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In Earnings, Elements of Hope, Fear--Game Playing

August 04, 1996|TOM PETRUNO

For all the anguish on Wall Street in July over corporate earnings, here's the tally so far of second-quarter reports: 57% were above expectations, 16% were as expected and just 27% were below expectations.

So where's the big profit problem that helped trigger the stock market's slump last month?

That's what Wall Street's unrepentant bulls are asking. They say concerns about a sudden, devastating end to the corporate earnings boom of the last three years--a boom that has fueled stocks' terrific rise--are so much bunk.

Yes, there is a slowdown in earnings growth occurring, says Jeffrey Applegate, investment strategist at brokerage Lehman Bros. in New York. But a collapse warranting a harrowing bear market? No way, he says.

Others aren't so sanguine, even as last week's slide in interest rates helped revive the bull market. Some experts say a worrisome deterioration in earnings is being masked as many companies--and the analysts who follow them--"manufacture" positive surprises. Moreover, if the economy is slowing, as last week's government data seemed to suggest, the outlook for earnings can't possibly be sunny, doubters argue.

The question of corporate profits cuts to the very heart of investing, of course. In the long run, nothing is more important in determining a stock's price than the earnings underlying the stock and the rate at which investors expect those earnings to grow. Nobody invests hoping that their company loses money, after all--you invest for growth.

Indeed, the surge in stock prices over the last five years has been fueled in large part by gangbuster earnings growth, as U.S. companies have slashed costs and refocused their businesses, in the process sharply boosting profit margins.

Earnings of the blue-chip Standard & Poor's 500 companies, expressed per share (as if the index itself was a stock), rocketed from $15.97 in the post-recession year of 1991 to $33.96 last year--up 113%.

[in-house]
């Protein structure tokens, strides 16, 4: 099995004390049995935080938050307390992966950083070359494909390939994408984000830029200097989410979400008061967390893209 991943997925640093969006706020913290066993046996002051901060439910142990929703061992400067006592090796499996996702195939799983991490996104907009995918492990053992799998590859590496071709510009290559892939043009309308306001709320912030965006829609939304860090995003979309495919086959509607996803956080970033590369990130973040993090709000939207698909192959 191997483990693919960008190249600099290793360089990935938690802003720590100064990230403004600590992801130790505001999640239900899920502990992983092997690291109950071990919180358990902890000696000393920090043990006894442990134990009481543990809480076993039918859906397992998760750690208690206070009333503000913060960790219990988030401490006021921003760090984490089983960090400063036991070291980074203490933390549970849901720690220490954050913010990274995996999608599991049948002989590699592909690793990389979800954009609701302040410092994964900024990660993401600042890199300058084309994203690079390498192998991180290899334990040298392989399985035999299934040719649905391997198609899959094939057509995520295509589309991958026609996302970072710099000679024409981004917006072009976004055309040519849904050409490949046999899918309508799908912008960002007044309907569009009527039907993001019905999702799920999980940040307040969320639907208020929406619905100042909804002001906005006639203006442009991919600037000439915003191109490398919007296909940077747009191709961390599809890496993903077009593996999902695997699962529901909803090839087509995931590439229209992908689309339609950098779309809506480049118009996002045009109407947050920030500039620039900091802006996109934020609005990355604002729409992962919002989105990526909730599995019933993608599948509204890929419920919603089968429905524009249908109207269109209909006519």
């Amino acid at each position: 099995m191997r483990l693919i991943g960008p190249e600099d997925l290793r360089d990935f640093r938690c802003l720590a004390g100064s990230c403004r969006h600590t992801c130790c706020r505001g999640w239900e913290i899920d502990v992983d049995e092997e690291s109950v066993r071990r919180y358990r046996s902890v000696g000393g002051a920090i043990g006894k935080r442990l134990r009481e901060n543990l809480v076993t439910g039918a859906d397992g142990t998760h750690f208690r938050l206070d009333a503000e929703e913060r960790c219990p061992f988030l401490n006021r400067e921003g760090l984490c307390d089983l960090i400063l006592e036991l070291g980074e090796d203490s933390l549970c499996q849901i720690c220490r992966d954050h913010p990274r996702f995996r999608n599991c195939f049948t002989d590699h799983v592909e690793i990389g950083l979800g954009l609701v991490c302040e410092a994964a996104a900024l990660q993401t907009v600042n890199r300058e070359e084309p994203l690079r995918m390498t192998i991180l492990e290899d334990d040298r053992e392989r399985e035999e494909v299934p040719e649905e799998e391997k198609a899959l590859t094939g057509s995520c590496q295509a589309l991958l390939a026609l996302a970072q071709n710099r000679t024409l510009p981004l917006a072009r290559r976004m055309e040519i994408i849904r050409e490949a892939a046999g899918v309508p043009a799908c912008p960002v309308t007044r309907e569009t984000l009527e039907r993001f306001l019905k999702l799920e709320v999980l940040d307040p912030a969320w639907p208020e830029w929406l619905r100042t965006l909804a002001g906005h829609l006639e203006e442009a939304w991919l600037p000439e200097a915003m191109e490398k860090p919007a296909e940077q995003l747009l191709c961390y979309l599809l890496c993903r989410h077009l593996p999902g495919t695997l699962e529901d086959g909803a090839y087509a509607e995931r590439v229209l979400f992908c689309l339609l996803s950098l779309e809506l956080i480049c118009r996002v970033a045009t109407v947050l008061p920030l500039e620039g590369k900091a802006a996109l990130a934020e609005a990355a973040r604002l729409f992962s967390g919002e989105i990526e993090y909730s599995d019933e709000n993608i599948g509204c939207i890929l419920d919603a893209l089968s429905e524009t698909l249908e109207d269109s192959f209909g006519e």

In contrast, S&P profits rose 57% in the five years ended in 1989, which, like the last five years, was a time of sustained economic growth.

But earnings gains have been so good now for so long that Wall Street is wary. For many or most firms, profits tend to be cyclical--there are boom and bust periods, depending not only on the trend in the economy as a whole but also on supply-and-demand factors affecting industries. Just recall last year's profit boom, then bust, for many semiconductor companies, as computer chips quickly went from shortage to glut.

Could a bust be looming for a significant portion of American businesses? Lehman's Applegate doesn't think so. Absent an economic recession, he thinks S&P 500 earnings will grow 9% this year and an additional 8.5% in 1997.

That's clearly slower growth than companies, and investors, have been used to in recent years, Applegate allows. But it's still growth, not the feared decline in earnings that would cause investors to lower prices they're willing to pay for stocks, he says.

Key to Applegate's forecast is that he expects many companies to do whatever it takes to preserve the high profit margins they have worked hard to achieve since 1991. The average industrial firm in the S&P index earned 5.8 cents on every $1 of sales in 1995, up from 3.7 cents in 1992.

The 1995 margins were the highest since the mid-1960s, the glory days of U.S. manufacturing. "Can margins remain cyclically high like this? I think they can," Applegate says. In fact, he sees the S&P industrials' average margin at 6.1% by year's end.

But the "how" involved in that margin maintenance won't make workers happy: "Companies will continue to be aggressive in managing labor costs," Applegate says. Translation: more layoffs and related cost cutting, along the lines of recent such announcements from AlliedSignal, RJR Nabisco, ConAgra and Digital Equipment.

Despite substantial job creation in the economy as a whole this year, the ongoing substitution of capital (i.e., equipment) for labor at many of the blue-chip firms whose stocks dominate Wall Street is a major reason why those companies have repeatedly beat analysts' earnings estimates since 1993, Applegate says--and why, on balance, they beat them again in the second quarter.

Yet the obsession with beating quarterly profit estimates is producing a false sense of security about earnings, some analysts argue. Greg Smith, investment strategist at Prudential Securities in New York, says that while 57% of companies may have beaten analysts' estimates in the second quarter, "typically [they] are beating the estimates by very thin margins, commonly a penny or two per share." That is not particularly encouraging, he says, especially considering how strong the U.S. economy was in the quarter.

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